Excellent Socialization

When a person lives alone, they may get an occasional phone call or visit, but the majority of the time is spent alone.  It can be very isolating.  Living in a communal setting, like St. Anne’s takes care of this problem very well.  There are people around all the time and ample opportunities to make new friends.  Family and old friends can still maintain relationships, with plenty of common spaces to use for visiting.  Sometimes our residents even have a family member come and eat lunch with them.  Living in a common setting can be a monumental way of alleviating loneliness and depression.

Engaging Activities

IMG_1451An engaging activities program in another benefit.  Here at St/ Anne’s, we have an excellent activities program.  Along with bingo and outings, we frequently have live music.  We also have weekly ecumenical church services for our Protestant residents and daily rosary and Mass.  There’s so much, all under one roof, with no need to go out for everything, which is nice, especially in the winter.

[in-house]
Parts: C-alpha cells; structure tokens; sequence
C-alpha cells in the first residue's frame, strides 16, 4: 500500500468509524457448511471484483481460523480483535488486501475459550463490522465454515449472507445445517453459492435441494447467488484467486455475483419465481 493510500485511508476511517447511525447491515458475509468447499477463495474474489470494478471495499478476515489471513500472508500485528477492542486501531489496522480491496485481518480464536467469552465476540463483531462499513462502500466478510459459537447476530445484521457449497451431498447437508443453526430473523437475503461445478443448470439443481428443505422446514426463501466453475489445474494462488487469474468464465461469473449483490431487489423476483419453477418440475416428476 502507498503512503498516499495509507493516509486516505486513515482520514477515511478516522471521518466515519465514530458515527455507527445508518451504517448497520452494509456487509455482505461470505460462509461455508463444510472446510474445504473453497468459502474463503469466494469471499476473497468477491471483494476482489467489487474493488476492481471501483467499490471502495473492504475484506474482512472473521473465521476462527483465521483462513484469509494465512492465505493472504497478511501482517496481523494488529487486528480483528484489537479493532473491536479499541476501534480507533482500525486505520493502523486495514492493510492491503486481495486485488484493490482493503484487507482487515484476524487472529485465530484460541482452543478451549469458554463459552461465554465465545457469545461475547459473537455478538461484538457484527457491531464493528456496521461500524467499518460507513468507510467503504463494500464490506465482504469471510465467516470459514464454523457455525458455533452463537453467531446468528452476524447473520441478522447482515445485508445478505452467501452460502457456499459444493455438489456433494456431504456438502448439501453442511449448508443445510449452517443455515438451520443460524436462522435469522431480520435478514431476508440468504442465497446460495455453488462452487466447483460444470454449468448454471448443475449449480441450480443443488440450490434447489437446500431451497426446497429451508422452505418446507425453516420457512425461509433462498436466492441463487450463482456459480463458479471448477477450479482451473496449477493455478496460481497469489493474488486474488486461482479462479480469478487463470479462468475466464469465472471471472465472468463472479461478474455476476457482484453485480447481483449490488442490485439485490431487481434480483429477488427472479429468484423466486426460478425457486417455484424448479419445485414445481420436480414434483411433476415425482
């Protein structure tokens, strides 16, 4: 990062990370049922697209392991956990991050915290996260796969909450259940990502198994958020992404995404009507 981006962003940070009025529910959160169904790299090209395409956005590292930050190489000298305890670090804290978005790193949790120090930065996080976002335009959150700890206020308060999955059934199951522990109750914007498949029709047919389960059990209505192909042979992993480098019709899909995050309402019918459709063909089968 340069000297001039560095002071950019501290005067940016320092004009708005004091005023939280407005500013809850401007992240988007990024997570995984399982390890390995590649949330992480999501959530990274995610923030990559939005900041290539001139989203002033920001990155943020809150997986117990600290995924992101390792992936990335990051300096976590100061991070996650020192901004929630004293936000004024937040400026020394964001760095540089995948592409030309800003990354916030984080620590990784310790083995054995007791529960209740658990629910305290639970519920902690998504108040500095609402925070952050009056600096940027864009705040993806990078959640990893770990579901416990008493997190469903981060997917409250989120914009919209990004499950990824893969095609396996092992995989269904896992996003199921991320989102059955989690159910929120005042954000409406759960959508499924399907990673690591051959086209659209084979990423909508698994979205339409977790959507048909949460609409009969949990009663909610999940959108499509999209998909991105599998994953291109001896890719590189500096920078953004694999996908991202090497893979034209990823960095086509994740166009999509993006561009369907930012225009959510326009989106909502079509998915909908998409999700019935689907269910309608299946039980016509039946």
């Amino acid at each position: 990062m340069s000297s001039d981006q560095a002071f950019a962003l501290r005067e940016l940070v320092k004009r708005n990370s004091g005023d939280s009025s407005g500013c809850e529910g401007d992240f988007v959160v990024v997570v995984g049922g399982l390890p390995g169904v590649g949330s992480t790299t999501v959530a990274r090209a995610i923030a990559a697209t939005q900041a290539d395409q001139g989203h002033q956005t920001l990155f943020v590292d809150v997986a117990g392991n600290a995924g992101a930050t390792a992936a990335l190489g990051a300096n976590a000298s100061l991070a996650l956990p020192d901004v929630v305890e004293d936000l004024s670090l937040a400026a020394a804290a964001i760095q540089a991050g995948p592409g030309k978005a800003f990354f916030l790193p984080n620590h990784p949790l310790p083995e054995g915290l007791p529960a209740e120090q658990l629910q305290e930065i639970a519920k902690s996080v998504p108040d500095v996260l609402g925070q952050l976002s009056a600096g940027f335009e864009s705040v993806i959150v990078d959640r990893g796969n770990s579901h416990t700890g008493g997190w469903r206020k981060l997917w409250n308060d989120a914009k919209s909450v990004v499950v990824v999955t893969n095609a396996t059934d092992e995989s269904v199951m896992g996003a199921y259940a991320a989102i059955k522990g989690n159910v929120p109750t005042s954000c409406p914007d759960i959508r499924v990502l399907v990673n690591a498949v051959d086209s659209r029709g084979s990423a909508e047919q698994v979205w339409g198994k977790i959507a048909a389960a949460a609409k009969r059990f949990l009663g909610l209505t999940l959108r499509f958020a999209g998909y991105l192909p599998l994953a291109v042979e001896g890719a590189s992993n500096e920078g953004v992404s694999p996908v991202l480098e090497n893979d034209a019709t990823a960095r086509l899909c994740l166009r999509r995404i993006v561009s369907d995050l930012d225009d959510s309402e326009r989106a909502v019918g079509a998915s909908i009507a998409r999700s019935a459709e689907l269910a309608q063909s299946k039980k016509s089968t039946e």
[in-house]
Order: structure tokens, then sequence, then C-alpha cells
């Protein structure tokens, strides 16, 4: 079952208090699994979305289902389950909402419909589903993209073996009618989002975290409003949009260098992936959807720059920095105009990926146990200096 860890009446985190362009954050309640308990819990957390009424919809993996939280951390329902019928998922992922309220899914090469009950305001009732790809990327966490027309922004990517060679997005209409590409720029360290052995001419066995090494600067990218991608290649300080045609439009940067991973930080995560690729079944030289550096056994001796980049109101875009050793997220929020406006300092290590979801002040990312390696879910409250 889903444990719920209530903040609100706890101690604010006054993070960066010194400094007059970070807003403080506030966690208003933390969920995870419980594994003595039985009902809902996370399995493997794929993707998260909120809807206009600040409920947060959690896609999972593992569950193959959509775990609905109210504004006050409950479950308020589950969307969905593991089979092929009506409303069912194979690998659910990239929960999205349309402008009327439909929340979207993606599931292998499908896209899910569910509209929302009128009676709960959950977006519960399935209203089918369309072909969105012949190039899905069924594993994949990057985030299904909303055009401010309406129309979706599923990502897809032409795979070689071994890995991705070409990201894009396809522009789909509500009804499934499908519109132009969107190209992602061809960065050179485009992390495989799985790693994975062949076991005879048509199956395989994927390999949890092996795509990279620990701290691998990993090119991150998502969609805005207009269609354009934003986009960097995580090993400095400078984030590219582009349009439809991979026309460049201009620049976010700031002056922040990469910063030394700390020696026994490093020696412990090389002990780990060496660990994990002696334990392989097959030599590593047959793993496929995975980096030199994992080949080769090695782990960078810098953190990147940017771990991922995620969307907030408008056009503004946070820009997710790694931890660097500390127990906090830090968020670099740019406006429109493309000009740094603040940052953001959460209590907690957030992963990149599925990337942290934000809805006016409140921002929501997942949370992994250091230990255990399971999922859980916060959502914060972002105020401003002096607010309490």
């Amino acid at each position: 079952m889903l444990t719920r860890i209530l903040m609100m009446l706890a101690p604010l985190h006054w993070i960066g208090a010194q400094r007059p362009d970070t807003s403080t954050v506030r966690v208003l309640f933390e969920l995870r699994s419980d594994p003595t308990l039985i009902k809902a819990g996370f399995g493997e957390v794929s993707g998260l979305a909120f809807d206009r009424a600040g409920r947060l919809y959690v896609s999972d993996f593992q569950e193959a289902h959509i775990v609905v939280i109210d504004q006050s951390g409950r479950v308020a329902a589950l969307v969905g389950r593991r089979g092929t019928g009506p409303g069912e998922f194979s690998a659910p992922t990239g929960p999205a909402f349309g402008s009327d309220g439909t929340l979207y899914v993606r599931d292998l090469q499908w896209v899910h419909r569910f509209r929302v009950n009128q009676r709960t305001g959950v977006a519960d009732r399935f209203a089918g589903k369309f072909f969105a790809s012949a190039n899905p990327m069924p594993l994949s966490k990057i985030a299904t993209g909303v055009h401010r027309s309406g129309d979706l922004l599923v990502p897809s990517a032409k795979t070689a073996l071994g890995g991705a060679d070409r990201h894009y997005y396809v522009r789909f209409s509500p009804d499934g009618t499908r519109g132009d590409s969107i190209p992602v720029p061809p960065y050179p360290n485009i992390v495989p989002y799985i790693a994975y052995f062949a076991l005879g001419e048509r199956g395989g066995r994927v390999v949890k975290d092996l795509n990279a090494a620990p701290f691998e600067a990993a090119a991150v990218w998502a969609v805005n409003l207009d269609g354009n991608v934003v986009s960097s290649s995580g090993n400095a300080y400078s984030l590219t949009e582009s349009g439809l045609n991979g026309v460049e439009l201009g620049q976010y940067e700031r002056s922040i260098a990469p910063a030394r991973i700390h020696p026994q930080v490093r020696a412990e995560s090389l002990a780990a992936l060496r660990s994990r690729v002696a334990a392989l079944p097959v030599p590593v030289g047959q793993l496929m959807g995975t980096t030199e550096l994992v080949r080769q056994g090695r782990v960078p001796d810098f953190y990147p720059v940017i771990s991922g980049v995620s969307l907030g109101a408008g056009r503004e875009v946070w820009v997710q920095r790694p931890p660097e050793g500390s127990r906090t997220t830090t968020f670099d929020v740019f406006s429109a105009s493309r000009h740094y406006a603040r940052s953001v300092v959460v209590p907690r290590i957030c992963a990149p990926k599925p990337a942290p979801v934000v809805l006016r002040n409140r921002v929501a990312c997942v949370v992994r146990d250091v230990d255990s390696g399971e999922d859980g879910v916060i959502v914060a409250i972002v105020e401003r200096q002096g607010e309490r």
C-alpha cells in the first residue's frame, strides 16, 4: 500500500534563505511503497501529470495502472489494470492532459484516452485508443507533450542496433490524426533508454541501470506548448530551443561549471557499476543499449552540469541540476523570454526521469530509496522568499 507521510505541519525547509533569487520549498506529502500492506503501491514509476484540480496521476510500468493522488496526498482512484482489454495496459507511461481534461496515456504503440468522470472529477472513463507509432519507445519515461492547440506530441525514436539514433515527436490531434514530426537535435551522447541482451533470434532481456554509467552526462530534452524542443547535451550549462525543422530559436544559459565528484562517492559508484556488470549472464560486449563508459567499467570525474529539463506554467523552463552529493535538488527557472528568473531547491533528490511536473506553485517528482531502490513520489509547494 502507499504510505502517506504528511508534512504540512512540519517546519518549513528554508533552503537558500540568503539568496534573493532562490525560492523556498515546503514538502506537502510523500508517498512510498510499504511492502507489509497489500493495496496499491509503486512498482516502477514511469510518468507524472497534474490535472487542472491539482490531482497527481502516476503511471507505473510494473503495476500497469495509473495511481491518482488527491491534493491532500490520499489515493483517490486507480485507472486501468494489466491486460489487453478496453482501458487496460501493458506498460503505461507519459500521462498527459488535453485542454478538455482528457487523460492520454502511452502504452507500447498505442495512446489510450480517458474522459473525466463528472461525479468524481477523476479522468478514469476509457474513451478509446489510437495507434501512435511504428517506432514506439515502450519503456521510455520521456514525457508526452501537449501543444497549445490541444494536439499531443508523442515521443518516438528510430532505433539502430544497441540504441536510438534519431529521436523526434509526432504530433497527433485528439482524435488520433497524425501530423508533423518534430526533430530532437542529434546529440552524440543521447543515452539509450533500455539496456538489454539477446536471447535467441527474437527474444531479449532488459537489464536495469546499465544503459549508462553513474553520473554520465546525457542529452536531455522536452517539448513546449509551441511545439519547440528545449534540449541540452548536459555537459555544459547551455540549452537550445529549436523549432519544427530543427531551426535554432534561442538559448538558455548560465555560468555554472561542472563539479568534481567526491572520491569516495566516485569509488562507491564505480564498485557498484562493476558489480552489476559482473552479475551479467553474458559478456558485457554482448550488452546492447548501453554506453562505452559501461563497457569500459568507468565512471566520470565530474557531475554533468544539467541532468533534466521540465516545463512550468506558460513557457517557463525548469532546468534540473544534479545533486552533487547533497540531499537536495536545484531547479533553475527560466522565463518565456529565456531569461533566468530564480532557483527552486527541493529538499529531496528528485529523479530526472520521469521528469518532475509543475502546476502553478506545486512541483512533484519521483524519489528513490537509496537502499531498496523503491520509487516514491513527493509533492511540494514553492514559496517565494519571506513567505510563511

Peace of Mind

A move to a supervised setting can bring peace of mind to both the older person and to their family.  There is the security of knowing that the person is being looked after by caring staff.  Worries associated with lack of supervision in living alone are taken away as well.

Safety

Living alone, with declining health and mobility poses safety risks.  One may fall when walking or bathing.  No one is there to find them right away, or assist them in order to prevent such a fall.  However, a person living in a basic care setting, like that offered here, has staff available to assist.  Furthermore, if a fall should occur (when they are alone in their room), they will not lay helplessly for hours or days, as can happen when living alone.  Also, cooking dangers can be a major concern.  When a person lives in a setting such as basic care at St. Anne’s, this safety concern no longer exists.

Resources:

Conversely, living alone as one ages poses some weighty drawbacks.  Failing health, memory, and eyesight and lack of socialization contribute heavily to this.